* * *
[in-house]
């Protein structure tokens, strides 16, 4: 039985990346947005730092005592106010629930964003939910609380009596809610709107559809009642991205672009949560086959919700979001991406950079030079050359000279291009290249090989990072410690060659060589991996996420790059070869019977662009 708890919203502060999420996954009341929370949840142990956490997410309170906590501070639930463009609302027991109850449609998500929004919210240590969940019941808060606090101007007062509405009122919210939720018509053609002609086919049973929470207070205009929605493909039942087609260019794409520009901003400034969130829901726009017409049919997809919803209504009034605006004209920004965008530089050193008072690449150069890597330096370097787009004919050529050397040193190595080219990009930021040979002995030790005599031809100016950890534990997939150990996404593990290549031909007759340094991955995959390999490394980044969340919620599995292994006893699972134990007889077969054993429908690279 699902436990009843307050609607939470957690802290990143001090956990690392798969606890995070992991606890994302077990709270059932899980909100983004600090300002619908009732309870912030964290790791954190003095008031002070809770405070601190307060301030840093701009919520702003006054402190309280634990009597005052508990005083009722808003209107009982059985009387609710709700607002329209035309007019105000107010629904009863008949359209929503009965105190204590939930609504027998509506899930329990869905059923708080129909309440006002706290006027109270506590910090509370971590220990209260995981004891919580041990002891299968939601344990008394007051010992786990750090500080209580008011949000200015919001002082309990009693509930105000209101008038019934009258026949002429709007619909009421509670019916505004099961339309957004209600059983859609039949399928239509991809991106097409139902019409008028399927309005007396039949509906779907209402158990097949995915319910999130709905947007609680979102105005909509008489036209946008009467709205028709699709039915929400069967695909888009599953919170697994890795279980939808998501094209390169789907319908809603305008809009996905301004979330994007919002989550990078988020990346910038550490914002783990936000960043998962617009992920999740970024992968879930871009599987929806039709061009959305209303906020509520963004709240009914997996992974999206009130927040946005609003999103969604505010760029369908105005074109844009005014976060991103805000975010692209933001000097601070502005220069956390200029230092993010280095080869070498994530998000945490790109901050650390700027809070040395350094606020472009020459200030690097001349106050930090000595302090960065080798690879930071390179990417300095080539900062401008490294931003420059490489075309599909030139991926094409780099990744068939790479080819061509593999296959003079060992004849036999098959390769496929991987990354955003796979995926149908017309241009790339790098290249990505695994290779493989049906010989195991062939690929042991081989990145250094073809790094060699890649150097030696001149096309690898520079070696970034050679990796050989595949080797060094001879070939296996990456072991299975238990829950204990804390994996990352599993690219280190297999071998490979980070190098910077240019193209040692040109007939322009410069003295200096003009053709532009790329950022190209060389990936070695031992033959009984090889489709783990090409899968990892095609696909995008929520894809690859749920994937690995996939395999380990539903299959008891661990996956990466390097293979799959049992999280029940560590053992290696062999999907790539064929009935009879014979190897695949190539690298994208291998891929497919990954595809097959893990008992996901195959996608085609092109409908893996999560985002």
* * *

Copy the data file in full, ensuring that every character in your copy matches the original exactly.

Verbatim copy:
[in-house]
């Protein structure tokens, strides 16, 4: 039985990346947005730092005592106010629930964003939910609380009596809610709107559809009642991205672009949560086959919700979001991406950079030079050359000279291009290249090989990072410690060659060589991996996420790059070869019977662009 708890919203502060999420996954009341929370949840142990956490997410309170906590501070639930463009609302027991109850449609998500929004919210240590969940019941808060606090101007007062509405009122919210939720018509053609002609086919049973929470207070205009929605493909039942087609260019794409520009901003400034969130829901726009017409049919997809919803209504009034605006004209920004965008530089050193008072690449150069890597330096370097787009004919050529050397040193190595080219990009930021040979002995030790005599031809100016950890534990997939150990996404593990290549031909007759340094991955995959390999490394980044969340919620599995292994006893699972134990007889077969054993429908690279 699902436990009843307050609607939470957690802290990143001090956990690392798969606890995070992991606890994302077990709270059932899980909100983004600090300002619908009732309870912030964290790791954190003095008031002070809770405070601190307060301030840093701009919520702003006054402190309280634990009597005052508990005083009722808003209107009982059985009387609710709700607002329209035309007019105000107010629904009863008949359209929503009965105190204590939930609504027998509506899930329990869905059923708080129909309440006002706290006027109270506590910090509370971590220990209260995981004891919580041990002891299968939601344990008394007051010992786990750090500080209580008011949000200015919001002082309990009693509930105000209101008038019934009258026949002429709007619909009421509670019916505004099961339309957004209600059983859609039949399928239509991809991106097409139902019409008028399927309005007396039949509906779907209402158990097949995915319910999130709905947007609680979102105005909509008489036209946008009467709205028709699709039915929400069967695909888009599953919170697994890795279980939808998501094209390169789907319908809603305008809009996905301004979330994007919002989550990078988020990346910038550490914002783990936000960043998962617009992920999740970024992968879930871009599987929806039709061009959305209303906020509520963004709240009914997996992974999206009130927040946005609003999103969604505010760029369908105005074109844009005014976060991103805000975010692209933001000097601070502005220069956390200029230092993010280095080869070498994530998000945490790109901050650390700027809070040395350094606020472009020459200030690097001349106050930090000595302090960065080798690879930071390179990417300095080539900062401008490294931003420059490489075309599909030139991926094409780099990744068939790479080819061509593999296959003079060992004849036999098959390769496929991987990354955003796979995926149908017309241009790339790098290249990505695994290779493989049906010989195991062939690929042991081989990145250094073809790094060699890649150097030696001149096309690898520079070696970034050679990796050989595949080797060094001879070939296996990456072991299975238990829950204990804390994996990352599993690219280190297999071998490979980070190098910077240019193209040692040109007939322009410069003295200096003009053709532009790329950022190209060389990936070695031992033959009984090889489709783990090409899968990892095609696909995008929520894809690859749920994937690995996939395999380990539903299959008891661990996956990466390097293979799959049992999280029940560590053992290696062999999907790539064929009935009879014979190897695949190539690298994208291998891929497919990954595809097959893990008992996901195959996608085609092109409908893996999560985002």